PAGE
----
Redemption in Christ- Ephesians 1:7

In Ephesians 1:7, Paul tells us that in Christ “we have redemption through His blood, the forgiveness of sins”. Just what does it mean that we have “redemption”, what is it and what does it mean to our lives? The Greek word redemption here is apolutrosis- literally to “redeem from”. The term redemption refers to a release from bondage or captivity by payment of a ransom. Our redemption in Christ means that the price has been paid to secure our freedom, to release us from bondage or captivity, but exactly what are we set free from? The idea of redemption is not something originated by Paul, but comes from the Old Testament concept of the goel, the kinsman redeemer. To redeem something meant to “buy it back”. This was done by a kinsman who could afford to pay the price to buy back land from someone else, or to buy the freedom of a relative who had been sold into slavery. We can see, then, why Jesus had to be one of us(fully man), for only a kinsman redeemer could pay the price necessary to secure our freedom from slavery. We can also see why He had to be God, for Isaiah 43:14 tells us that our redeemer would be “The Holy One of Israel”. According to the Old Testament, Messiah would be a kinsman redeemer for His people (Isaiah 43:1,14), one who would release them from bondage and slavery. The majority in Israel in Jesus’ time thought Messiah would bring freedom from Roman bondage and oppression, which did not happen, and that is the reason so many in Israel would not accept Him as Messiah. The Messiah would bring freedom from bondage, but bondage to what? We will look to Psalm 130 for the answer. The Psalmist begins, in verse 1-2, by crying out to God in despair over his sin, asking God for mercy. In verse 3-4, we find that his cry for mercy has been heard and answered, that the Lord does not “keep a record” of his sins, but forgives them, wiping them from the record. In His mercy God forgives, and this causes the forgiven to “fear” Him. The Hebrew fear here is yare, which can be used to describe two different types of fear. The first is the sense of terror or dread which come from the anticipation of harm. The second is of a reverent awe expressed in obedience or worship, used only in relation to God, and the type of “fear” meant here. God’s forgiveness produced a sense of reverent awe in the Psalmist. This reverent awe causes the Psalmist to “wait” upon the Lord (verse 5-6), and the waiting here is defined as putting his hope in God’s word, he “waits” upon the Lord by living in obedience to His word. He then calls upon his fellow Israelites to join him in confession of their sins, knowing the Lord will forgive (“for with the Lord is unfailing love”), and that this will produce the sense of reverent awe which will bring about lives of obedience to God’s word. Not only does the Lord forgive us of our sins, but he redeems us from our “sin”. In Him we find full redemption, total freedom, and what is this freedom from? It is from sin! The Messiah, as our kinsman-redeemer, would pay the price to secure our freedom from sin, and this is what Jesus did at the cross. God has heard our cry for mercy, and has sent His Son to redeem us, to bring us forgiveness of our “sins”, but also freedom from “sin”. He has secured for us total redemption, which means freedom from bondage, and that bondage was to sin. We will next turn to the New Testament in order to see just what this means and how it applies to our lives.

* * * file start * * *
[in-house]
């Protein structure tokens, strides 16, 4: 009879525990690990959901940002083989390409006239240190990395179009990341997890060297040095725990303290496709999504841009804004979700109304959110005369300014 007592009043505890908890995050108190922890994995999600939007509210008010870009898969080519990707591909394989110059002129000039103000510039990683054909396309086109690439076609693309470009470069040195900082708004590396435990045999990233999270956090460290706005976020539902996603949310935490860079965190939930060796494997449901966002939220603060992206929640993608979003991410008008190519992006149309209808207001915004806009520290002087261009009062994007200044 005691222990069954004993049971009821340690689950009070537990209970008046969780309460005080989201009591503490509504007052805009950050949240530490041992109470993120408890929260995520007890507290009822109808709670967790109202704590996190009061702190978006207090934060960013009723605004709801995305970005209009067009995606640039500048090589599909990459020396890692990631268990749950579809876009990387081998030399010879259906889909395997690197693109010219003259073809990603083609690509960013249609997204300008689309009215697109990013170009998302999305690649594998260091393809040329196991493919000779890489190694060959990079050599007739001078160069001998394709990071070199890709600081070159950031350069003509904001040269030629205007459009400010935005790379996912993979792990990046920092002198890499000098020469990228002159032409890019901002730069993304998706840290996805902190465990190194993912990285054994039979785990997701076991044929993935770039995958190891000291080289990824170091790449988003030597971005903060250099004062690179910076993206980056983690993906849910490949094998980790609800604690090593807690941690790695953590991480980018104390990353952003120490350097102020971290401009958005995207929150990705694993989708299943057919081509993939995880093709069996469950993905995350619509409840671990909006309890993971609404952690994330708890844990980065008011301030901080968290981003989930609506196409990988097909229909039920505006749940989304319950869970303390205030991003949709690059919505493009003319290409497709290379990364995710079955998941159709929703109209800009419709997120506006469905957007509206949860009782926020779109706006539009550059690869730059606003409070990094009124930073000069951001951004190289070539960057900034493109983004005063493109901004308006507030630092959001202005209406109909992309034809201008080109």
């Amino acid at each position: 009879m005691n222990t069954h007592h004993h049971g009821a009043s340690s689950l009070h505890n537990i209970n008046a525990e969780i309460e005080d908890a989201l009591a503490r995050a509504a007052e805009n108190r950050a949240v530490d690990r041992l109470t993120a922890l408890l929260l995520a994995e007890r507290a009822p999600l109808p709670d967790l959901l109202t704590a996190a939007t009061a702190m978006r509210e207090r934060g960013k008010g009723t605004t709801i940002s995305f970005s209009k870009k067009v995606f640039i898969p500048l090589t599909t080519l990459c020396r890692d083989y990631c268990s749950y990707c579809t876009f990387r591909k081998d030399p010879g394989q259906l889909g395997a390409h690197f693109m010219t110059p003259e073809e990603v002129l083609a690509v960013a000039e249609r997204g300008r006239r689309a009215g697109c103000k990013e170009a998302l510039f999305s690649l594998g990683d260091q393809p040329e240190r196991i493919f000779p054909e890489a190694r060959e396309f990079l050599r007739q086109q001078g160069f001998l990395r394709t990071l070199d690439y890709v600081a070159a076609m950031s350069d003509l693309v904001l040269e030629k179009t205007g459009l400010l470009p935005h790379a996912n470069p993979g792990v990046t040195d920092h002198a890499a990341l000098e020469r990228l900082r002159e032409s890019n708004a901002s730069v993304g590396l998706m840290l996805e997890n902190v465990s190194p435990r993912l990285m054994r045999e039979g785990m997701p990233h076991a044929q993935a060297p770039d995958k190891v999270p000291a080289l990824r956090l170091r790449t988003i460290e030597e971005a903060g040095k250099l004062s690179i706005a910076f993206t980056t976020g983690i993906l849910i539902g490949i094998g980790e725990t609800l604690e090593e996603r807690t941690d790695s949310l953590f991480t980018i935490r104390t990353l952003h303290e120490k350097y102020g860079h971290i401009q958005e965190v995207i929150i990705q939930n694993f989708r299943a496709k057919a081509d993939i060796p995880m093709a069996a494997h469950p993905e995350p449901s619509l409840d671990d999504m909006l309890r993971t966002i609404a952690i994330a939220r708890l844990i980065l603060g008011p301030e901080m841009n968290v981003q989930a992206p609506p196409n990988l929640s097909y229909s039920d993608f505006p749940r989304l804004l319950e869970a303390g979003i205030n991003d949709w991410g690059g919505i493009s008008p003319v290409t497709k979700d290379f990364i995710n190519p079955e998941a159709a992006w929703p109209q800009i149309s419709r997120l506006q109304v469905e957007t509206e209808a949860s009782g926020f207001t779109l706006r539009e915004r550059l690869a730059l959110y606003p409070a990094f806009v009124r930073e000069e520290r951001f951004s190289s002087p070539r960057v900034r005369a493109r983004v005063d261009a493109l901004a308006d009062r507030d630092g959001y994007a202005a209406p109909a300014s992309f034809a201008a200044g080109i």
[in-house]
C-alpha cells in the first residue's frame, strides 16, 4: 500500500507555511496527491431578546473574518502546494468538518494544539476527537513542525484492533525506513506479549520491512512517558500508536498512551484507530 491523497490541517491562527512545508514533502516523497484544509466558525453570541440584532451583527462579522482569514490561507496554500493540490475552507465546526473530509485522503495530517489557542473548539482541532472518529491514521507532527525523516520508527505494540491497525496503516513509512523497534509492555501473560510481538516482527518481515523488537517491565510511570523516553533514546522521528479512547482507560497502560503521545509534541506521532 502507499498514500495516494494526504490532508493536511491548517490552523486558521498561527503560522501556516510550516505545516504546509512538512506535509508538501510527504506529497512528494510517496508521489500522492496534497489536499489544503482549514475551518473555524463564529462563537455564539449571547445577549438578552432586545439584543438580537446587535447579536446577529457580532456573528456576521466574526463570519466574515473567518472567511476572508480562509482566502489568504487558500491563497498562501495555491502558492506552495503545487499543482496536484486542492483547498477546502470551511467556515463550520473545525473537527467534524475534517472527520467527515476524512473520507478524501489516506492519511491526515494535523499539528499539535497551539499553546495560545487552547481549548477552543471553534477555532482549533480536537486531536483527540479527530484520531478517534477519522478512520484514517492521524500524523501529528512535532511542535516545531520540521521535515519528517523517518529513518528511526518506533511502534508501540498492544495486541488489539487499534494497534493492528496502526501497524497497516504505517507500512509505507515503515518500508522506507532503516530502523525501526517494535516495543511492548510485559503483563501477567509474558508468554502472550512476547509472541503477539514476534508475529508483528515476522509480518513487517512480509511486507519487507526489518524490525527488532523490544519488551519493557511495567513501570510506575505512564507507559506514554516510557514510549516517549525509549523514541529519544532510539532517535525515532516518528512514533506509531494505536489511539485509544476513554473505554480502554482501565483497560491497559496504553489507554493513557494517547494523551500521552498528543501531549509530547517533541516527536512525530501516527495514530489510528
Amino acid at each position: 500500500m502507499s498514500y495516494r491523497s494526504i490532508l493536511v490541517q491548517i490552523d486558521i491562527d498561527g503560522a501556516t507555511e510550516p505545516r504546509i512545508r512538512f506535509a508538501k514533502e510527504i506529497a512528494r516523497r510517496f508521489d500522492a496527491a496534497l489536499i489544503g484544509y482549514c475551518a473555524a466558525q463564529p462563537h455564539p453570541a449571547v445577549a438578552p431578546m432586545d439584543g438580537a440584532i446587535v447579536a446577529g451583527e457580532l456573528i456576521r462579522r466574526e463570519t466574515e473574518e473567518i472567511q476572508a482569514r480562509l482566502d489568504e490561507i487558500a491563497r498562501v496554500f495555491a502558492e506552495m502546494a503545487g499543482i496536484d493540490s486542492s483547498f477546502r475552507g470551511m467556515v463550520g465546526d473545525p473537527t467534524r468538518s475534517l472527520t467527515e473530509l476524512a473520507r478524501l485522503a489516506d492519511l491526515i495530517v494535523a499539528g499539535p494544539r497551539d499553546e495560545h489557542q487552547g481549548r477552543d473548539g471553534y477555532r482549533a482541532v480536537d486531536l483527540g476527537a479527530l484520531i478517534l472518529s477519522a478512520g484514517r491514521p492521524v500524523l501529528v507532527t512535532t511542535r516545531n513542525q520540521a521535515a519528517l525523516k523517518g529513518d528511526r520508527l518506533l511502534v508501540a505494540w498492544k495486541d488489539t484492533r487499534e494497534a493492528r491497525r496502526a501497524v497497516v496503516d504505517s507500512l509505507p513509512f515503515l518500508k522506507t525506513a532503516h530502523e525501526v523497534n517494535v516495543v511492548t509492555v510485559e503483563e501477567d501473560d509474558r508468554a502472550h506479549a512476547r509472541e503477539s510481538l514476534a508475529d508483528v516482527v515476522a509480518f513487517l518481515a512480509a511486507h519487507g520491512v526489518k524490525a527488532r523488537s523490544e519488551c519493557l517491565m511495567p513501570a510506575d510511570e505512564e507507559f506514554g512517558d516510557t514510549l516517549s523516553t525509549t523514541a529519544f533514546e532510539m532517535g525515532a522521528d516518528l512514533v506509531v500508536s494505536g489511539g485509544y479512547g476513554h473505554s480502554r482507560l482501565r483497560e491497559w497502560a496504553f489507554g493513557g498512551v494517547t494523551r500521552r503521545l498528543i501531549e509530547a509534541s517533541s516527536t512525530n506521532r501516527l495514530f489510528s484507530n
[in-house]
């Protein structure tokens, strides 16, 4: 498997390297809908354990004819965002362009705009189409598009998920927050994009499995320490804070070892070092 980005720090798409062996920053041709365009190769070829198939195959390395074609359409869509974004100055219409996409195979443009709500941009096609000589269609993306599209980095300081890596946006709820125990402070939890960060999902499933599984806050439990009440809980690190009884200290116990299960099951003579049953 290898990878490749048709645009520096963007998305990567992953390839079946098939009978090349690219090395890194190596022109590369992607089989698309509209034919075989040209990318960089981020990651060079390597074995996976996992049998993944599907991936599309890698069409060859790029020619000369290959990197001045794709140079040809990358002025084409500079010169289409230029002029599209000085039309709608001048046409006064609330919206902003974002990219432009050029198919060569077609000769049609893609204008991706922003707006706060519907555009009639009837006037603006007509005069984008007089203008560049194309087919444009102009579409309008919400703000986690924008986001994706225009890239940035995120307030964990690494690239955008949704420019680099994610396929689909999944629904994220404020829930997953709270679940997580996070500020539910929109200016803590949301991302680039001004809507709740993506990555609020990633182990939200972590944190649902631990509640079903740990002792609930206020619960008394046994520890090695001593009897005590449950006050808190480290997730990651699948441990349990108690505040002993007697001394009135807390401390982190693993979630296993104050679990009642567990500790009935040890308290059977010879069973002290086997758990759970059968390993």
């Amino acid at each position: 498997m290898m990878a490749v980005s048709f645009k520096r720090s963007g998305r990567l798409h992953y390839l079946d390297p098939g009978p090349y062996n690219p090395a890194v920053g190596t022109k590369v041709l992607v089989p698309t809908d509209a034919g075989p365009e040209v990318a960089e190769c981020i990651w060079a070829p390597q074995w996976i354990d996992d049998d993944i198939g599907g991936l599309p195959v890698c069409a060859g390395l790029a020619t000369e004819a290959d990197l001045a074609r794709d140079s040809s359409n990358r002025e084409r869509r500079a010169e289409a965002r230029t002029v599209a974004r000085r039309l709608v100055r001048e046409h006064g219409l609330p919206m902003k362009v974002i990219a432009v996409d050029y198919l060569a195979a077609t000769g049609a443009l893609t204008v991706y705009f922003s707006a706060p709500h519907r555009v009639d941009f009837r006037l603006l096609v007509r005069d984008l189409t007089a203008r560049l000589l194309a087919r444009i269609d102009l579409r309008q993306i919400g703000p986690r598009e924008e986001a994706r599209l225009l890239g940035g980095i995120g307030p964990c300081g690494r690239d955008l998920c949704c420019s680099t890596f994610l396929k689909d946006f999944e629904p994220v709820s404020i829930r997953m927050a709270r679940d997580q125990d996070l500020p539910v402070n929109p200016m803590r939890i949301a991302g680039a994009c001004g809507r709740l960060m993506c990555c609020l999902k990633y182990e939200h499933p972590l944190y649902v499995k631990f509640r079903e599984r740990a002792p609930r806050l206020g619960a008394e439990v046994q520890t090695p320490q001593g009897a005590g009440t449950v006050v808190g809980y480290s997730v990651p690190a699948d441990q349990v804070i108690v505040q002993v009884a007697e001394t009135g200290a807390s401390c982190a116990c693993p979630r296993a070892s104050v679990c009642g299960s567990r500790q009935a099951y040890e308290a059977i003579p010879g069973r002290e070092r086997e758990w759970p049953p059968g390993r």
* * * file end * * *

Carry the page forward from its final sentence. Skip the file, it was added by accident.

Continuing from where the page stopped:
2 Comments Growing In Grace  //  Salvation and Redemption

2 Responses so far.

  1. Rick Yant says:

    This is really good stuff! “…and that this will produce the sense of reverent awe which will bring about lives of obedience to God’s word”. I think of Gomer when Hosea bought her (Hosea 3:2) Then she must have had this “Fear” (yare) In verse 3 He said you now will stay with me forever. Of course we know this is a picture of our redemption. 🙂 Praise God!

    • JoeChestnut says:

      Thanks, Rick. Your comment brought something else to mind regarding this Psalm. You would think it would be more natural for us to obey a God we are terrified of, but I think this teaches us that it is actually more natural for us to obey a God we are in reverent awe of, for we will draw near to (or stay with as in Hosea) Him, versus a God we are terrified of. I believe we should proclaim a God of grace and mercy rather than fear and condemnation to believers. Blessings, Joe.

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